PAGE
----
He pointed out that American soccer fans were a part of an extraordinary time in the sport’s history here.
“We’re all creating this American soccer history. Not many countries get to do that.”
That’s what made this weekend’s American Outlaws Rally so crucial because it gave members of this supporters group and opportunity to work and talk and play with other member that are writing the next chapter of this country’s history in terms of soccer. The Outlaws are a shining example of the strides that it has made.
AO was founded in Lincoln, Nebraska, as President Korey Donahoo joked, a “soccer hotbed” in 2007, to “unite and strengthen” American soccer supporters. Sam’s Army paved the way, but AO has taken the baton and pulled around the bend. Today, less than four years later, the organization has nearly 4,000 members in 46 official chapters and every state in the nation.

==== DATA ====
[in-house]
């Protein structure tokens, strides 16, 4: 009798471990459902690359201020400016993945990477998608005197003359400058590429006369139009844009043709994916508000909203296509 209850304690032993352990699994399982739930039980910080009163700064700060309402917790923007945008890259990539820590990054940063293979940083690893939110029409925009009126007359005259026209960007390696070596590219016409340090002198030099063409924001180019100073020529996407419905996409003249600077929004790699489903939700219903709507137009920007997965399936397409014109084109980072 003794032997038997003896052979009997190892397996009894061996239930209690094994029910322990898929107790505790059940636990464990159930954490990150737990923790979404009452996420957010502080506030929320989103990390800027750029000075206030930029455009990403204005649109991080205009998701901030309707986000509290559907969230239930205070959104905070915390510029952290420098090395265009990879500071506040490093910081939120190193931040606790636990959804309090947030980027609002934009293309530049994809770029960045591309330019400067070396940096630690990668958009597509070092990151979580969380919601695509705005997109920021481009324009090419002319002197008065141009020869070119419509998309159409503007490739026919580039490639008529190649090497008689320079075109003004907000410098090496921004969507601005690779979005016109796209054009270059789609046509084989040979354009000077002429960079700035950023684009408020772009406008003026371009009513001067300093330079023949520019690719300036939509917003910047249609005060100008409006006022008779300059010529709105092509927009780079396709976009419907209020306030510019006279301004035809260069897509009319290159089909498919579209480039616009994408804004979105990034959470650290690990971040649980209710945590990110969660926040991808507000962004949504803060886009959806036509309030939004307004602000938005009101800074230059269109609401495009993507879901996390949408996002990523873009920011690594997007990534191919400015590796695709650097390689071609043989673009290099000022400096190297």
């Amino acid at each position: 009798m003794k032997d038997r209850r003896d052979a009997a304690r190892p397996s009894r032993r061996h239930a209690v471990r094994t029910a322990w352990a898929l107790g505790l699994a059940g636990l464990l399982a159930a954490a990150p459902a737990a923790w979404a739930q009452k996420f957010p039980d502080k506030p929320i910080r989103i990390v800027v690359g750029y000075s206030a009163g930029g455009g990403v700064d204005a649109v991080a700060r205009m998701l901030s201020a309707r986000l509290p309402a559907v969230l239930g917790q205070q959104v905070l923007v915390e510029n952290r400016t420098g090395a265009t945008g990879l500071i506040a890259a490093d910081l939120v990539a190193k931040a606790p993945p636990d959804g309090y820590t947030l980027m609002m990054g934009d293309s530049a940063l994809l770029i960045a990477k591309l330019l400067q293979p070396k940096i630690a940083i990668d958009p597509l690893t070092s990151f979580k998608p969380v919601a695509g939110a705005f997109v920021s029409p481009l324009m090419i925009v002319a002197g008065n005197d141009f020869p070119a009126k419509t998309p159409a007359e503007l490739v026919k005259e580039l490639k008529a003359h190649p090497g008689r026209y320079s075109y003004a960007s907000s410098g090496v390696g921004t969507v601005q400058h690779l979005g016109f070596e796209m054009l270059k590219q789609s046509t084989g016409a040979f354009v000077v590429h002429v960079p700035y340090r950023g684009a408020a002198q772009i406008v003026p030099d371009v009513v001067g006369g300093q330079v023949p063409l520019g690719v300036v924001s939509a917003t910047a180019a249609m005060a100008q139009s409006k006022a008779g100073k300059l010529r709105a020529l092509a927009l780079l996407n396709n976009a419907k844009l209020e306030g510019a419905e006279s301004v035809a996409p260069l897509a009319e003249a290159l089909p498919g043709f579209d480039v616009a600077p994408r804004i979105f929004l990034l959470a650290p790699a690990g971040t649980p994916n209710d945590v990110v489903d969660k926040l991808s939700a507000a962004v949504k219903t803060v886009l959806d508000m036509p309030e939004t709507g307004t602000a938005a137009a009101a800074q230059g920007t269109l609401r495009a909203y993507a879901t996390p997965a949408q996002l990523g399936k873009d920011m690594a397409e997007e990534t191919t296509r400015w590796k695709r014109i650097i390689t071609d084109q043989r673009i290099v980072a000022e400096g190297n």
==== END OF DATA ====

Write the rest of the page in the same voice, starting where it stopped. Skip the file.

Through strong brand identification, passionate support in the stands, and, like every growing movement in world today, a great grasp of social media, the American Outlaws has become THE United States soccer supporters group, eclipsing Sam’s Army and even U.S. Soccer’s own “Supporters Club”.
Wahl accurately pointed out that with membership like AO’s “any city in America can now be a soccer hot bed” because of the Outlaws’ work.
For one weekend in March it was Las Vegas, Nevada.
Editor’s note: And of course there was Dan of the Free Beer Movement who brought down the house with his speech as we understand.